Ben-Zion Witler (1907–1961), also Ben-Tsion Vitler, BenZion Wittler, was a Jewish singer, actor, coupletist, comedian and composer.

Early life

At the age of six Witler moved with his family from Belz, Galisia, to Vienna, where he received a strict Chasidic religious upbringing.

Career

In 1919, at the age of 12, he joined the Freie jüdische Volksbühne theater in Vienna (1919–1922; no connection to the New York Folksbiene), secretly and under an alias, fearing his family's reaction. He worked briefly as a journalist at the German Zionist weekly Wiener Morgenzeitung (Vienna Morning Times), but in 1926 returned to the Vienna theater scene, performing in comedies and operettas, studying opera repertoire with Yulianovsky and Fuchs, touring (Paris, London, South Africa, France and Vienna).

Witler spent three years in Poland in the mid-1930s, becoming a "public darling.[1]" In 1937 he appeared in Riga in A Khasene in Shtetl and The Galitzian Wedding by William Siegel. Some of his many other starring roles were in Yanko the Gypsy, A Millionaire's Caprice, The American Litvak, The Brave Officer, The Bandit Gentleman, The Strength of Love, The Bride with Three Brothers, The Golden Bridegroom, The Threshold of Joy, It's Hard to be a Jew by Sholom Aleichem, Ansky's The Dybbuk, Jacob Mikhailovich Gordin's God, Man and Devil, and David Pinski's Yankel the Smith.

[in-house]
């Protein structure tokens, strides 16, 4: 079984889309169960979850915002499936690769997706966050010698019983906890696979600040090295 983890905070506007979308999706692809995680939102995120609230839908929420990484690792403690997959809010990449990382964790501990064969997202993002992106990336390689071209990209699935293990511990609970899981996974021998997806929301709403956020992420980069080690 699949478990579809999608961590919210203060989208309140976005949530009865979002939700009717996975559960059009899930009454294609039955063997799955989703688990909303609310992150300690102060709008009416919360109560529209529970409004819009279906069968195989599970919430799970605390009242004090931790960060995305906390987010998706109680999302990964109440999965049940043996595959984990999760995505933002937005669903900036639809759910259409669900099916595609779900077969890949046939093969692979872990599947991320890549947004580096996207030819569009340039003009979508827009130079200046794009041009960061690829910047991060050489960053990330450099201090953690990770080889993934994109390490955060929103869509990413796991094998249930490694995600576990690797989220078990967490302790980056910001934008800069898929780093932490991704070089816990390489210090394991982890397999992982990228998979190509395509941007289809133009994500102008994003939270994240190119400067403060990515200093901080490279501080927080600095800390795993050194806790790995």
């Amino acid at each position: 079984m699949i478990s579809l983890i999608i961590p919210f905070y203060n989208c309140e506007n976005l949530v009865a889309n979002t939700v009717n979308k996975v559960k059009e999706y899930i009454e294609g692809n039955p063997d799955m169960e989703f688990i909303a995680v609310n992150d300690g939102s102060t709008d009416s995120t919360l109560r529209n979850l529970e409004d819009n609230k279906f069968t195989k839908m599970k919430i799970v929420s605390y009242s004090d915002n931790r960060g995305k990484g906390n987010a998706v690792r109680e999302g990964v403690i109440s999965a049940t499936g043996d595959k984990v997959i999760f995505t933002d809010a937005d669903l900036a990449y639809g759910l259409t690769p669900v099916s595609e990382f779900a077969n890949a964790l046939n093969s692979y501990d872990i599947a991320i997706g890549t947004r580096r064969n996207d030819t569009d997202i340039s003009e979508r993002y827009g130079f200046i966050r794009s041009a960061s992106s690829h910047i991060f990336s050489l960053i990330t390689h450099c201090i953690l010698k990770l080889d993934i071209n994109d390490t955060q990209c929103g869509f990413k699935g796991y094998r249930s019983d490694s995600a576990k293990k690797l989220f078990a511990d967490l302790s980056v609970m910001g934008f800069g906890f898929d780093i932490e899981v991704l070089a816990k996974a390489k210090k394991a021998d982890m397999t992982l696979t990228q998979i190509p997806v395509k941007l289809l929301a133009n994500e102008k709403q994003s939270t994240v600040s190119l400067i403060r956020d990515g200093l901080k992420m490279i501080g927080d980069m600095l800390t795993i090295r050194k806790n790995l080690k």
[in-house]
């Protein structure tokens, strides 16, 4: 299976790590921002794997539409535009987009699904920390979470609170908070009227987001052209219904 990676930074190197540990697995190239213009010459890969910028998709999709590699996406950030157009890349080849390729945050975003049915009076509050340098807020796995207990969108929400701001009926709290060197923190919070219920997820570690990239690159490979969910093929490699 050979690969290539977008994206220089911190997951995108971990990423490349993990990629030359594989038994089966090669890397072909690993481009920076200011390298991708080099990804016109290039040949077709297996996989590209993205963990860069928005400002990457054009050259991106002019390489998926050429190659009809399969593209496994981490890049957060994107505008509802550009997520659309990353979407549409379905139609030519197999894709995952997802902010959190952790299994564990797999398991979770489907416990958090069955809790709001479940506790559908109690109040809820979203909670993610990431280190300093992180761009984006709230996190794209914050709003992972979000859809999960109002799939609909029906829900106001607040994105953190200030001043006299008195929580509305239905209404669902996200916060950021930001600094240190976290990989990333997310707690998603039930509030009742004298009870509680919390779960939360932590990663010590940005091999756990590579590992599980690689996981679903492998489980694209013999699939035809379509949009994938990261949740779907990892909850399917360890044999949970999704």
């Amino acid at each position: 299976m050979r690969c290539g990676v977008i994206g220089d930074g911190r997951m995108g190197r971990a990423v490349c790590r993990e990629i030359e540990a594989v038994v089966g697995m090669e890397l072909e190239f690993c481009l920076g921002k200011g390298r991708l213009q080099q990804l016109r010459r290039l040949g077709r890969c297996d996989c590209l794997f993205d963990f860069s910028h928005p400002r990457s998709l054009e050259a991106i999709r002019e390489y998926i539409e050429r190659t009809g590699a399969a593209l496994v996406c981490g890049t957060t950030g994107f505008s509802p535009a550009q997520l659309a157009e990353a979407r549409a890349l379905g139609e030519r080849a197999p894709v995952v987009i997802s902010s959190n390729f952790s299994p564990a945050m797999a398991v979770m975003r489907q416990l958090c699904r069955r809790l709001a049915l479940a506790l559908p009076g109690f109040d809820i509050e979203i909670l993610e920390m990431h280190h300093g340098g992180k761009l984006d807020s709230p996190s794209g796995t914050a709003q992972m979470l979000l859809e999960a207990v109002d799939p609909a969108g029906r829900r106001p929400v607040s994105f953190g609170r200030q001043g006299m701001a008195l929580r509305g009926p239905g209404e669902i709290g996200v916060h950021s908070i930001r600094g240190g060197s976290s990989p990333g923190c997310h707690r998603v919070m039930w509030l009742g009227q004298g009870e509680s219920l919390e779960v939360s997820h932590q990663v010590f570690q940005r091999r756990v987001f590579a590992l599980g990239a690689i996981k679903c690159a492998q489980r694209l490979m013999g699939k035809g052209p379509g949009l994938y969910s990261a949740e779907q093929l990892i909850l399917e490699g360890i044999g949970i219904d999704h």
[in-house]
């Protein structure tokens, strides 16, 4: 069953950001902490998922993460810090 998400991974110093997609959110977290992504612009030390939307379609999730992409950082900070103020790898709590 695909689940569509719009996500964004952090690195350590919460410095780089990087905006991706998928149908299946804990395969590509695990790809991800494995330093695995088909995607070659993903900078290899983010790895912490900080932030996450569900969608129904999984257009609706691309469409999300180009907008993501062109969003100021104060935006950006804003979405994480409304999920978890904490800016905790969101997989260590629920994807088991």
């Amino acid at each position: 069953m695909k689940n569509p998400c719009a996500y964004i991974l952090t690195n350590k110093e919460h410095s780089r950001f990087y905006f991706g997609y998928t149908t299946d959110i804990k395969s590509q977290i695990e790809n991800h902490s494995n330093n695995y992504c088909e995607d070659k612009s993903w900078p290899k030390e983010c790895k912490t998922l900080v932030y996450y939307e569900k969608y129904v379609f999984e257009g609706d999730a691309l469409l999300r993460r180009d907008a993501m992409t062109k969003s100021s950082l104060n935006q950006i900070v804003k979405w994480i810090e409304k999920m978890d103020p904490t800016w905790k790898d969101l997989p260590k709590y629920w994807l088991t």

Starting in 1940 he toured the U.S., playing at NYC's Hopkinson Theater in Siegel's Forgotten Women and Chicago's Douglas Theater in Siegel's A Golden Dream. In 1946 he toured Argentina, at Buenos Aires Mitre Theater in Kalmanovitsh's "Home Sweet Home." He performed with Argentinian-born actress Shifra Lerer, his wife,[2] through North and South America, Israel, and South Africa through the 1950s.

Recorded songs

He recorded hundreds of songs; his hits included:

  • Gelibte (Beloved)
  • Dzhankoye
  • Varshe (Warsaw)
  • Akhtsik er, zibetsik zi (He's 80, She's 70)
  • Byalostok
  • Mayn alte heym
  • Oyfn veg shteyt a boym
  • Leb un Lakh
  • Krokhmalne Gas
  • Zing, Brider, Zing!
  • Belz

References

  1. ^ Zalmen Zylbercweig, Leksikon fun Yidishn Teater (Volume 3), p. 2260-2261
  2. ^ Berger, Joseph (2011-03-16). "Shifra Lerer, Actress in Yiddish Theater, Dies at 95". New York Times. Retrieved 2011-03-20. 

Further reading

Dr. Khariton Berman, Yiddish Forward April 14, 1995, "Der Groyser Yiddisher Aktior, Ben Tsion Witler; Tsu Zayn Nintsikstn Geboyrn Yor".